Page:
Governance of Discontinuation of Sociotechnical Systems
The Department of Science, Technology, and Policy Studies (STePS) is pleased to announce a new international research project on the ‘Governance of Discontinuation of Sociotechnical Systems’ (short: DiscGo). Project leaders in Twente are Prof Stefan Kuhlmann and Dr Peter Stegmaier.
It is a grant from the second round of the Open Research Area Scheme (ORA) by four European national research funding agencies, the Agence Nationale de la Recherche (ANR), Deutsche Forschungsgemeinschaft (DFG), Economic and Social Research Council (ESRC), and the Nederlandse Organisatie voor Wetenschappelijk Onderzoek (NWO), which provides €9 million to fund ten collaborative research projects over the next three years, among which the DiscGo project is one.
This project aims at a better understanding of the governance of the abandonment of socio-technical systems. It asks what discontinuation means as a problem of action for policy-makers. So far, the governance of socio-technical systems has preferentially been associated with advancement and innovation. Discontinuation of socio-technical systems is, at most, discussed as regime change, innovation setback or failure—as if advancement and innovation was the only direction in which socio-technical development and governance would go.
The DiscGo research consortium consists of research groups at the University of Sussex, Brighton (United Kingdom), the TU Dortmund University (Germany), the Unité Science en Société (SenS) at the Institut Francilien Recherche Innovation Société, IFRIS, Paris (France) and the University of Twente, Enschede (The Netherlands). The UT based group is coordinating the consortium.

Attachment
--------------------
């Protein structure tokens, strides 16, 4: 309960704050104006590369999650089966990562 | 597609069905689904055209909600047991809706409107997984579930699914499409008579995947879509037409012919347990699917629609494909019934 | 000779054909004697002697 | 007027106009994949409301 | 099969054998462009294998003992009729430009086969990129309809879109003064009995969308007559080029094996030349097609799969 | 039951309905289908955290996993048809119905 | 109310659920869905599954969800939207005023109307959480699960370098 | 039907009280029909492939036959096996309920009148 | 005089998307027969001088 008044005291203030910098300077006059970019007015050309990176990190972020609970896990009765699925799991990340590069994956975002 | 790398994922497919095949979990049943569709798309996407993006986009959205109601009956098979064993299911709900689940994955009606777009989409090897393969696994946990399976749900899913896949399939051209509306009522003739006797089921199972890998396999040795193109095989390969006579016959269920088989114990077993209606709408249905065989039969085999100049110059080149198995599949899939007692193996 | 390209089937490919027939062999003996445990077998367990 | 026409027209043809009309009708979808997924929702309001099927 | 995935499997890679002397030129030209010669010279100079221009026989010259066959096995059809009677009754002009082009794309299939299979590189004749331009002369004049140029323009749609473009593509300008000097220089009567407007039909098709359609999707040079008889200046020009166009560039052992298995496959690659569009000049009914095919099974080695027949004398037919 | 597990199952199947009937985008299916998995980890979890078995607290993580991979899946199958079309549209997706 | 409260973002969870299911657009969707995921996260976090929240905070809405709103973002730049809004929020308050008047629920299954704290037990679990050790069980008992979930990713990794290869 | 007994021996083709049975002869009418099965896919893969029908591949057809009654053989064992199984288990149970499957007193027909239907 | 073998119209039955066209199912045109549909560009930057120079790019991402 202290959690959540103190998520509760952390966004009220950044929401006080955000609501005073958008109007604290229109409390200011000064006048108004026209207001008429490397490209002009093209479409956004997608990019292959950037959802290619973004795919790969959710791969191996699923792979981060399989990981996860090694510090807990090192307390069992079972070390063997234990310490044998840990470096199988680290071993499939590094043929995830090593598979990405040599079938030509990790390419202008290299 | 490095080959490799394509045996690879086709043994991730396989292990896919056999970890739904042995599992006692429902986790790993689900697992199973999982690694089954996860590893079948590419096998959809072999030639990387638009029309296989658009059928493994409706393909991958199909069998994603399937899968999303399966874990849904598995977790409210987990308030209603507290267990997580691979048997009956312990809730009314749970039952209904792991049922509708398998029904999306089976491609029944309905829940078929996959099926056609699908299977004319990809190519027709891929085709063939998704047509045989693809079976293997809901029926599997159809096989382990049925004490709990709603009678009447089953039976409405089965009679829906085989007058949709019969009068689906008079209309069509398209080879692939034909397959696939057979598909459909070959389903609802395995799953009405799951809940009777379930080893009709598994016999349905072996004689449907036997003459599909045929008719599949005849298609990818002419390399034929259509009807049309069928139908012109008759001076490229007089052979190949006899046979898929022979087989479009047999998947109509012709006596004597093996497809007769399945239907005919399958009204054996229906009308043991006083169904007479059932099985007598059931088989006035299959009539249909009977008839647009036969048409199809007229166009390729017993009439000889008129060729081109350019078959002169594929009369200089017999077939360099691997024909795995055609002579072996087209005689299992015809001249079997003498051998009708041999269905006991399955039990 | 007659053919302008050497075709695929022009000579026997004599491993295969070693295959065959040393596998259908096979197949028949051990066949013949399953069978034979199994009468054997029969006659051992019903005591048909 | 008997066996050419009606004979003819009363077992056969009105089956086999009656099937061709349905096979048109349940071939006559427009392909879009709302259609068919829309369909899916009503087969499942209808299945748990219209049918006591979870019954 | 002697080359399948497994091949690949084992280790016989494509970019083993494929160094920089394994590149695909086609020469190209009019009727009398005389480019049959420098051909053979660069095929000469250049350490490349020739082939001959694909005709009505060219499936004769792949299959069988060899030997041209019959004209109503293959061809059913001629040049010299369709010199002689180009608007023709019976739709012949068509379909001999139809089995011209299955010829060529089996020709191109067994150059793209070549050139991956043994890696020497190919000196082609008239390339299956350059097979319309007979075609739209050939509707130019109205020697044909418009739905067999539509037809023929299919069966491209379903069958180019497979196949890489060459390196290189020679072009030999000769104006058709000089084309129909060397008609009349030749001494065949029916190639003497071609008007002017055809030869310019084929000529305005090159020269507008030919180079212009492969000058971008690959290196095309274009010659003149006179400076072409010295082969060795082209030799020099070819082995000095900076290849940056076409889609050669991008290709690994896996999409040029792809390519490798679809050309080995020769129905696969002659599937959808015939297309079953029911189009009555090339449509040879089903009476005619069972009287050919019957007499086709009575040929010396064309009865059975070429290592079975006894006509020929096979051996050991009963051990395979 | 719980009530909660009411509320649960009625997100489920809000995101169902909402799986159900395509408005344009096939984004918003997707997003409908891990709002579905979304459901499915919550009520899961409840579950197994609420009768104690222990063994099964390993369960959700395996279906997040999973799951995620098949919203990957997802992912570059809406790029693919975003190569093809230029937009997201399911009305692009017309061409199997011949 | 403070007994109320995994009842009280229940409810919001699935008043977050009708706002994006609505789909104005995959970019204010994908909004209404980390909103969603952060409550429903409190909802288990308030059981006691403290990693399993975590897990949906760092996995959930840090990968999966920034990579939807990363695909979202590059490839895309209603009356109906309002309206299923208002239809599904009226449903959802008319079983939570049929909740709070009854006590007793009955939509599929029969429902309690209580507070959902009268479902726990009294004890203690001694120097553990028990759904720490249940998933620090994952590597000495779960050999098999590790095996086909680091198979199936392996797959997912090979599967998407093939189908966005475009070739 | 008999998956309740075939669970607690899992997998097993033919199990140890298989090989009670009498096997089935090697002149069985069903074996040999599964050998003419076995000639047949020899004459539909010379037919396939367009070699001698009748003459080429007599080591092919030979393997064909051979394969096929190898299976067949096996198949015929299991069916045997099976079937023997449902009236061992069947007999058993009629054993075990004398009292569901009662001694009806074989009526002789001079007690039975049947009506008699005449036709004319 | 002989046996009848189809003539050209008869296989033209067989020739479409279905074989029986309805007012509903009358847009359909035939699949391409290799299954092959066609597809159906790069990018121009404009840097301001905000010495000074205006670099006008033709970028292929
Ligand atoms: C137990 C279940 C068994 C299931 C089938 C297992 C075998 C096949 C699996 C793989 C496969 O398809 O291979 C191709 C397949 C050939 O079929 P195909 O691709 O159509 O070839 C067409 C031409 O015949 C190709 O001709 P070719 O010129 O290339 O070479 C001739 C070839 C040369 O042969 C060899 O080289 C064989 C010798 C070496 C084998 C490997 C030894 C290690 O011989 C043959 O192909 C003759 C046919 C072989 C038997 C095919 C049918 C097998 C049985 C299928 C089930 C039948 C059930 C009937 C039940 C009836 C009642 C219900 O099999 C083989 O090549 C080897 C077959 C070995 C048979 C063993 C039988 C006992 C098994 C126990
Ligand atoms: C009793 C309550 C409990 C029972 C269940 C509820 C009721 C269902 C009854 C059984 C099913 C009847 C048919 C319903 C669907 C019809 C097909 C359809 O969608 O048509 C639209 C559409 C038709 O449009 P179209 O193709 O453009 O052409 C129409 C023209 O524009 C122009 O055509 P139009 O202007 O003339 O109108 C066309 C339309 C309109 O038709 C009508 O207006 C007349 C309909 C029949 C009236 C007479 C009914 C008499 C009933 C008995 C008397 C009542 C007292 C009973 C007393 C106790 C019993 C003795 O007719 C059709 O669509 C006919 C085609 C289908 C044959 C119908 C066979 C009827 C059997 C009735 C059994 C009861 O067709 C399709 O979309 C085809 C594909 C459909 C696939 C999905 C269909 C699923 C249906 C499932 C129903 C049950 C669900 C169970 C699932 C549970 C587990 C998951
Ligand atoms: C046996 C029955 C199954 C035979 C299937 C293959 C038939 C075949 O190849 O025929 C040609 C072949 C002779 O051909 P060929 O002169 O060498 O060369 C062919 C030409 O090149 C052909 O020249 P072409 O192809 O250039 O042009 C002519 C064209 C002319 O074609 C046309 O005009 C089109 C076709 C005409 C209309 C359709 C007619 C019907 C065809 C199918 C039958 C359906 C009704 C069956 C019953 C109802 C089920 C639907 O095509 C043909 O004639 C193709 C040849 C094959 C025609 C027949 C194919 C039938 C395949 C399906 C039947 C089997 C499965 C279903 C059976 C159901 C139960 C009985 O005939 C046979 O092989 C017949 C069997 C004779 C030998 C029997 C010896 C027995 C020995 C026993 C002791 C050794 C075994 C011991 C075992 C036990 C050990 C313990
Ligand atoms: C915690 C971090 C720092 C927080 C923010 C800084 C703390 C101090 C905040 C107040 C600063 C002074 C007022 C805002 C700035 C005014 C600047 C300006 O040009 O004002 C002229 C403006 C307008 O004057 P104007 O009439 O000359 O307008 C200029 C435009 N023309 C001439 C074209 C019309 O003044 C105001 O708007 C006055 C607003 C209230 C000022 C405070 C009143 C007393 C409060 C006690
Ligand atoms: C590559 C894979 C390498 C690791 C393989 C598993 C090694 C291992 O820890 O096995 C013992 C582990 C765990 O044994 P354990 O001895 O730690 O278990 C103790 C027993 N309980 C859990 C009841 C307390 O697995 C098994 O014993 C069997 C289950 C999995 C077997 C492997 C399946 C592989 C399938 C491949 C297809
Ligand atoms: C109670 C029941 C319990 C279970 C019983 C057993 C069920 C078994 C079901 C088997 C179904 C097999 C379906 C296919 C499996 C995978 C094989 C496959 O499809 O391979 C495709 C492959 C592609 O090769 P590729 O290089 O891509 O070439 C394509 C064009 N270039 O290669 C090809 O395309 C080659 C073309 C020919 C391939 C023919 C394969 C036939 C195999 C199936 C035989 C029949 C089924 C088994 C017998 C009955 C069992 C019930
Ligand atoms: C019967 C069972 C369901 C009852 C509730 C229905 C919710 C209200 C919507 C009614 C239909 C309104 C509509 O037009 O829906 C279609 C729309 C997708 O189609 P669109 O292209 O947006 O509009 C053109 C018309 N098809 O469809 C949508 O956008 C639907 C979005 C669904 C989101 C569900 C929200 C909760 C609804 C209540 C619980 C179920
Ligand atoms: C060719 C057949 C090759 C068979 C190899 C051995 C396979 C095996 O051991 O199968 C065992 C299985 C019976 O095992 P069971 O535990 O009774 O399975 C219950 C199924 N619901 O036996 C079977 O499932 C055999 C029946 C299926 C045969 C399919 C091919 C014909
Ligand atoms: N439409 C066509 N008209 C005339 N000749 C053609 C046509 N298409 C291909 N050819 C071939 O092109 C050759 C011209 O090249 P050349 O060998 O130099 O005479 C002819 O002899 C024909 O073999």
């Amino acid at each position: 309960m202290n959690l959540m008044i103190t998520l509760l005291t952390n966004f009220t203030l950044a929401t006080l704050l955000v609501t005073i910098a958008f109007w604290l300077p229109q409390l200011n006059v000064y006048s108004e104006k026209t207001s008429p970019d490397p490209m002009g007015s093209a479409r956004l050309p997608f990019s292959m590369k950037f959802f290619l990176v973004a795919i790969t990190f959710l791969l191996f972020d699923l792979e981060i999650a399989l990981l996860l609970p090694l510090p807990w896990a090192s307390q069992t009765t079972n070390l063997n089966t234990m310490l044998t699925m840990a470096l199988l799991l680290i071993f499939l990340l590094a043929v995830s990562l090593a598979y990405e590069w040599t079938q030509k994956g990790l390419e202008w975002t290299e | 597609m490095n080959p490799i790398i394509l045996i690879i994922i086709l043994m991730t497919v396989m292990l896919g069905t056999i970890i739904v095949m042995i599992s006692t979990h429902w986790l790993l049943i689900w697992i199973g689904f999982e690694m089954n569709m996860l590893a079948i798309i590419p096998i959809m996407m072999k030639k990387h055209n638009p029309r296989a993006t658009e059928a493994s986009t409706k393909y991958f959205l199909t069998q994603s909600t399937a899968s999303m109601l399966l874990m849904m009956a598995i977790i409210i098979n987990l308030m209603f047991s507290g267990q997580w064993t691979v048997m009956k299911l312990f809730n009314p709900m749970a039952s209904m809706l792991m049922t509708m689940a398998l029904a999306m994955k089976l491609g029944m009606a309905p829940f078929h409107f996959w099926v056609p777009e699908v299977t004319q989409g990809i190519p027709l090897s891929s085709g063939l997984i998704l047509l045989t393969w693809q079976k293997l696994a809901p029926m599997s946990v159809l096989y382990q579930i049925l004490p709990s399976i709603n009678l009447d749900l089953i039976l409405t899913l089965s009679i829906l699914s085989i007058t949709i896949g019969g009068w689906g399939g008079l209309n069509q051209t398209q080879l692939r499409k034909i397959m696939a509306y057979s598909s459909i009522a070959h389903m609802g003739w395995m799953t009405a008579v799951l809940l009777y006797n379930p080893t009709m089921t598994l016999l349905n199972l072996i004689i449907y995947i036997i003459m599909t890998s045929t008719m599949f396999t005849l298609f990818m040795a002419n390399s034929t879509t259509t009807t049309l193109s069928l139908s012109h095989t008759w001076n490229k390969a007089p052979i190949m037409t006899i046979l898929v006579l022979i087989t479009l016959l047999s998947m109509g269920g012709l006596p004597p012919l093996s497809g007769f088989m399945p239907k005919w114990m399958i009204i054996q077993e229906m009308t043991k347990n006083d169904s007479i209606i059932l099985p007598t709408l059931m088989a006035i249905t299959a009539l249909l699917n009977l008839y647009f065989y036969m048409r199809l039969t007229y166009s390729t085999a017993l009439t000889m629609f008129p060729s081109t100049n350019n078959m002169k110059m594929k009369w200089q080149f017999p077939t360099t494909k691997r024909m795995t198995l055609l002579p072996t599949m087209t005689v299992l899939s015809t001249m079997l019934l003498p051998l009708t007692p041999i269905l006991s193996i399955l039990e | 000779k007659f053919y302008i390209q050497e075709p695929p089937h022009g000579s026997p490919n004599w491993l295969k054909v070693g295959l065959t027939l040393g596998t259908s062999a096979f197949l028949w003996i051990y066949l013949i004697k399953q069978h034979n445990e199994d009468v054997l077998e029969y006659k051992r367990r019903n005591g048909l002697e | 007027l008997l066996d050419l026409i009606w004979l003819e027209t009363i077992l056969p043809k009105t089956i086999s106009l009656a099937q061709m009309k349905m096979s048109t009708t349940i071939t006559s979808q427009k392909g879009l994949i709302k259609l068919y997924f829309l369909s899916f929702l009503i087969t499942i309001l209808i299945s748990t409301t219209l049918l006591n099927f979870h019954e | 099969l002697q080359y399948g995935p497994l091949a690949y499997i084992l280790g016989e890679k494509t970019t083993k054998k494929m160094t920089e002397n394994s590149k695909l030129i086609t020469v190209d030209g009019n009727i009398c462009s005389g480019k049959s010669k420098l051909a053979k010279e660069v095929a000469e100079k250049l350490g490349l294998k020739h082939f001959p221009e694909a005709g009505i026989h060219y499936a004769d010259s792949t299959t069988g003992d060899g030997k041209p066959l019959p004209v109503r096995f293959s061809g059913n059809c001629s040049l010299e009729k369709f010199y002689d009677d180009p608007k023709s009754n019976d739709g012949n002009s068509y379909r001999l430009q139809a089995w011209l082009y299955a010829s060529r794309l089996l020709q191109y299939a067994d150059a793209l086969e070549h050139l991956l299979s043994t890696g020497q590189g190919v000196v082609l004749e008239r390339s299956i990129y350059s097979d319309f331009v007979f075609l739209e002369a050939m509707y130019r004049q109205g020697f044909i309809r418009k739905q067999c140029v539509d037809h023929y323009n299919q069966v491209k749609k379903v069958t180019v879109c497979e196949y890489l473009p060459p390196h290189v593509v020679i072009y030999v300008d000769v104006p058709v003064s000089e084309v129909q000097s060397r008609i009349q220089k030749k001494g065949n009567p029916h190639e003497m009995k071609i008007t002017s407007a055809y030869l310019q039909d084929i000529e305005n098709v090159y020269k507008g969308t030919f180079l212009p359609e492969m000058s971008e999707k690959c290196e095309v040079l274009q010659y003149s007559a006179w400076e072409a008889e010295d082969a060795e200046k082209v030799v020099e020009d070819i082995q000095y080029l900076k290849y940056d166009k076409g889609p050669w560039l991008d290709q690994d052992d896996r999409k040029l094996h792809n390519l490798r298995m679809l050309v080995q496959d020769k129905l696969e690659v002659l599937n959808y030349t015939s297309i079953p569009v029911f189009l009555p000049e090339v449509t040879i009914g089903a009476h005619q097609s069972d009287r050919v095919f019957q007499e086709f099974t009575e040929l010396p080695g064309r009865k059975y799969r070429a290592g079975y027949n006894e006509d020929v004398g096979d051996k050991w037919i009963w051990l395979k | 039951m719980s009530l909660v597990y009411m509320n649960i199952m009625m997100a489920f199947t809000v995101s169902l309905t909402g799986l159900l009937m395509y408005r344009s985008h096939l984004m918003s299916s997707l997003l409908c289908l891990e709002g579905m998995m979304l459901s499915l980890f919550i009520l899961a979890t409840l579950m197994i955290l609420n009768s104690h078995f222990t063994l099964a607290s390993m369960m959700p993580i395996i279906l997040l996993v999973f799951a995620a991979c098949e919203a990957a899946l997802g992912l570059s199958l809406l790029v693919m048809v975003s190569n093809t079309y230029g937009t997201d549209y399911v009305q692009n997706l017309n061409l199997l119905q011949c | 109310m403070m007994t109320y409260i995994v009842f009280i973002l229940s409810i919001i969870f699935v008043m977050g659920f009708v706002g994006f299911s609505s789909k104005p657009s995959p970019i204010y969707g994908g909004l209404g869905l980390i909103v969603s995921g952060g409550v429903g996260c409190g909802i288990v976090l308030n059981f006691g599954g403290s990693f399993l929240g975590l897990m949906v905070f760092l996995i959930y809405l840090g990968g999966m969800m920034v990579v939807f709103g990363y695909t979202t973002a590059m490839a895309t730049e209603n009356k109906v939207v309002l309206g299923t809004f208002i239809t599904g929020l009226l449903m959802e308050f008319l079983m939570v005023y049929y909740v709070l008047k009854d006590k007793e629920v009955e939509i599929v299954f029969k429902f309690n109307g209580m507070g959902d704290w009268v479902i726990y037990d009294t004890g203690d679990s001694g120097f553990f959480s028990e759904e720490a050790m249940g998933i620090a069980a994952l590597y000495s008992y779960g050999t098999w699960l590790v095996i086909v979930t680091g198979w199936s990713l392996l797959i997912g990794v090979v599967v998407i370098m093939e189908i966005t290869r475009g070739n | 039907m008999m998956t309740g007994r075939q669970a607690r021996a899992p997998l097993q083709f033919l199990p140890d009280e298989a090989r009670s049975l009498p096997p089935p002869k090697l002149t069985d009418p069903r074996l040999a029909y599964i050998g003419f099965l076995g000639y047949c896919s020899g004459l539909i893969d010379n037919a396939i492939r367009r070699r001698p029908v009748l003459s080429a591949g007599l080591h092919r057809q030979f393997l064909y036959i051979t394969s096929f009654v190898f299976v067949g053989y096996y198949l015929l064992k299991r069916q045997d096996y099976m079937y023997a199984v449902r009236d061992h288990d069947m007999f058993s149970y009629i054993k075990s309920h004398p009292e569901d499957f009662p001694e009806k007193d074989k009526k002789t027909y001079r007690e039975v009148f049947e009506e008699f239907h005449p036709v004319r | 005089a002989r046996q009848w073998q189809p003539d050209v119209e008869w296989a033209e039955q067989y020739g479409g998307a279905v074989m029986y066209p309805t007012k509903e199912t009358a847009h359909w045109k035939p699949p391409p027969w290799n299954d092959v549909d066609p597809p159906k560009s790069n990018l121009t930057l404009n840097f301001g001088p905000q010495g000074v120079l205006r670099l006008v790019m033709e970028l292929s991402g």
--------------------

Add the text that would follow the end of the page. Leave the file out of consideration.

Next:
For present purposes, the focus will be on the four particular cases of
(1) commitments to phase out nuclear power from its current major role in the energy sectors of several countries worldwide, with others ceasing earlier-planned nuclear expansion; discontinuation efforts have been accelerating since the Fukushima Daiichi nuclear disaster, Spring 2011;
(2) a major trend in automotive drive engineering to replace fossil fuel combustion technology by (battery) electric engine technology, a trend that has been speeding up since the global economic recession in the late 2000s;
(3) the synthetic pesticide DDT which was banned for agricultural use worldwide under the Stockholm Convention in 2004;
(4) the phase-out of the incandescent light bulb technology through the EU regulation 244/2009, based on the Eco-Design of Energy-Using Products Directive 2009/125/EC, started in the EU in 2009.
Each case exemplifies in different ways the policy pace, political will and institutional momentum required in order to transform wider governance environments so as to achieve such large-scale shifts in socio-technical infrastructure. This project will reconstruct the links between the main types of discontinuing transition pathways, actors and interactions in the four case studies. They will reveal key connections between discontinuation, innovation, and active policies politically organising and shaping socio-technical change.
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